The militaries are increasingly finding themselves confronted not by the prospects of war and conflict but by the prospects of human disasters, which, if not handled well, can also lead to conflict, insecurity and instability. All this is a recipe for a more explosive region down the road. The best way to deal with such a future is to prepare for it through cooperation.
Significantly, the immediate challenges identified by the ADMM Plus were climate change, natural disasters, transnational crimes, infectious diseases as well as maritime security and terrorism. Indeed, the ADMM Plus agreed to deepen cooperation in humanitarian assistance and disaster relief (HADR).
Old Issues, New Twists
At the same time, long-standing security issues are not going away. The ADMM Plus met against the backdrop of new tensions in the region sparked by old bugbears. Two of these stemmed from current flashpoints in the South China Sea and the East China Sea.
Beijing has caused some restiveness in the region with its new assertiveness over its claims to these waters. In the case of the East China Sea, this had led to an unprecedented war of words with Japan. To the south, reports of Beijing upgrading its South China Sea claim as a “core interest” have generated tension with the US and some nervousness within ASEAN. The broader regional concern is its impact on maritime access to vital sealanes that are the lifeline of world trade and commerce.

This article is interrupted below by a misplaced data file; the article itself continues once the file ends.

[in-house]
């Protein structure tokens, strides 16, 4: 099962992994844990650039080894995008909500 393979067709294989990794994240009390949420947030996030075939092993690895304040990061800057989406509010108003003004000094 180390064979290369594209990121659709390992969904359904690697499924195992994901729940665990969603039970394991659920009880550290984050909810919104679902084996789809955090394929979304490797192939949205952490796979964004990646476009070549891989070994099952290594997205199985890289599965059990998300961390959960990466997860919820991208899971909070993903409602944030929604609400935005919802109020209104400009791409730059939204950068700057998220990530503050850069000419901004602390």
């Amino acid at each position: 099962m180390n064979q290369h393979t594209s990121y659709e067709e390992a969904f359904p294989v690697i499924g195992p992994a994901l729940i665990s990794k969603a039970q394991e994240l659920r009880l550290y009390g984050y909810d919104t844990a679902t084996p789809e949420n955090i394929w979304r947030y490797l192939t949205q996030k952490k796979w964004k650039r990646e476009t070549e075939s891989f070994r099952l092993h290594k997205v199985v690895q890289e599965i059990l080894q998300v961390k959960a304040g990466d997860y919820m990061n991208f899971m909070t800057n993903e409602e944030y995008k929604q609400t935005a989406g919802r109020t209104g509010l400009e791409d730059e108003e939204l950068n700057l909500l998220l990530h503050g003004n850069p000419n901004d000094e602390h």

Significantly, several of the protagonists in these disputes were present at the Hanoi meeting, namely the defence ministers of China, Japan and the US – three of the key players whose postures and policies are critical to peace and stability in the Asia Pacific. Surprisingly, the rising tensions over these issues seemed to have toned down in the run-up to the ADMM Plus summit. Was the emergence of the ADMM Plus a factor for the lowering of temperature?
ADMM Plus and East Asia Summit
The ADMM Plus is the new kid on the block in the evolving regional security architecture. It will further entrench ASEAN’s position as a major player in the world of security diplomacy. By starting off with a focus on non- traditional security issues — such as climate change, natural disasters, infectious diseases, transnational crimes and terrorism — the ADMM Plus is plugging a major gap in tackling these new dimensions in security.
Equally important, the ground-breaking ADMM Plus was established just before this year’s East Asia Summit (EAS) to be held in a week’s time – with the likely participation of the foreign ministers of two world powers who attended the ADMM Plus, the US and Russia. This can only mean that this increasingly important dimension — non-traditional security — will get growing attention in a changing regional order.
About the Author
Yang Razali Kassim is Senior Fellow with the S. Rajaratnam School of International Studies (RSIS), Nanyang Technological University.
Commentaries / Non-Traditional Security / Southeast Asia and ASEAN
Last updated on 13/10/2014